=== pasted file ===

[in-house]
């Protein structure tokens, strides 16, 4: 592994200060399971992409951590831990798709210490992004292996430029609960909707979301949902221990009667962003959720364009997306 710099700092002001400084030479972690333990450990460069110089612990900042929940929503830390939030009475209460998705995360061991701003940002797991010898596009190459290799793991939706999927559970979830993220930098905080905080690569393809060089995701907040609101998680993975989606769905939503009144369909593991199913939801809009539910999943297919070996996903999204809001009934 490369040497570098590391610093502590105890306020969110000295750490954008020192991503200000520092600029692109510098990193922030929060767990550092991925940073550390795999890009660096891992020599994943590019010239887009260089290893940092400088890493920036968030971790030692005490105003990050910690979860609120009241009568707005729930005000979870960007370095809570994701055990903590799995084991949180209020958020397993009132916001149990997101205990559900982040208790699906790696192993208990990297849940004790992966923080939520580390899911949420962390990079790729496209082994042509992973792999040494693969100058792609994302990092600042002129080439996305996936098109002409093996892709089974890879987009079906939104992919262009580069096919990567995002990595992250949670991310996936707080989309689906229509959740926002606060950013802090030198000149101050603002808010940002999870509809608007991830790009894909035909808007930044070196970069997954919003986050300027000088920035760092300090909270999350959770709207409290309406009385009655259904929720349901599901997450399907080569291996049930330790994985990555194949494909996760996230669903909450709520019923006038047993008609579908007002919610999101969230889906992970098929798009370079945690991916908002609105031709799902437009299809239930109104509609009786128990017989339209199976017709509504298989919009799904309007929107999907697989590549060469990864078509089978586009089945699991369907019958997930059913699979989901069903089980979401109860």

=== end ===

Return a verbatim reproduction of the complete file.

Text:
[in-house]
């Protein structure tokens, strides 16, 4: 592994200060399971992409951590831990798709210490992004292996430029609960909707979301949902221990009667962003959720364009997306 710099700092002001400084030479972690333990450990460069110089612990900042929940929503830390939030009475209460998705995360061991701003940002797991010898596009190459290799793991939706999927559970979830993220930098905080905080690569393809060089995701907040609101998680993975989606769905939503009144369909593991199913939801809009539910999943297919070996996903999204809001009934 490369040497570098590391610093502590105890306020969110000295750490954008020192991503200000520092600029692109510098990193922030929060767990550092991925940073550390795999890009660096891992020599994943590019010239887009260089290893940092400088890493920036968030971790030692005490105003990050910690979860609120009241009568707005729930005000979870960007370095809570994701055990903590799995084991949180209020958020397993009132916001149990997101205990559900982040208790699906790696192993208990990297849940004790992966923080939520580390899911949420962390990079790729496209082994042509992973792999040494693969100058792609994302990092600042002129080439996305996936098109002409093996892709089974890879987009079906939104992919262009580069096919990567995002990595992250949670991310996936707080989309689906229509959740926002606060950013802090030198000149101050603002808010940002999870509809608007991830790009894909035909808007930044070196970069997954919003986050300027000088920035760092300090909270999350959770709207409290309406009385009655259904929720349901599901997450399907080569291996049930330790994985990555194949494909996760996230669903909450709520019923006038047993008609579908007002919610999101969230889906992970098929798009370079945690991916908002609105031709799902437009299809239930109104509609009786128990017989339209199976017709509504298989919009799904309007929107999907697989590549060469990864078509089978586009089945699991369907019958997930059913699979989901069903089980979401109860």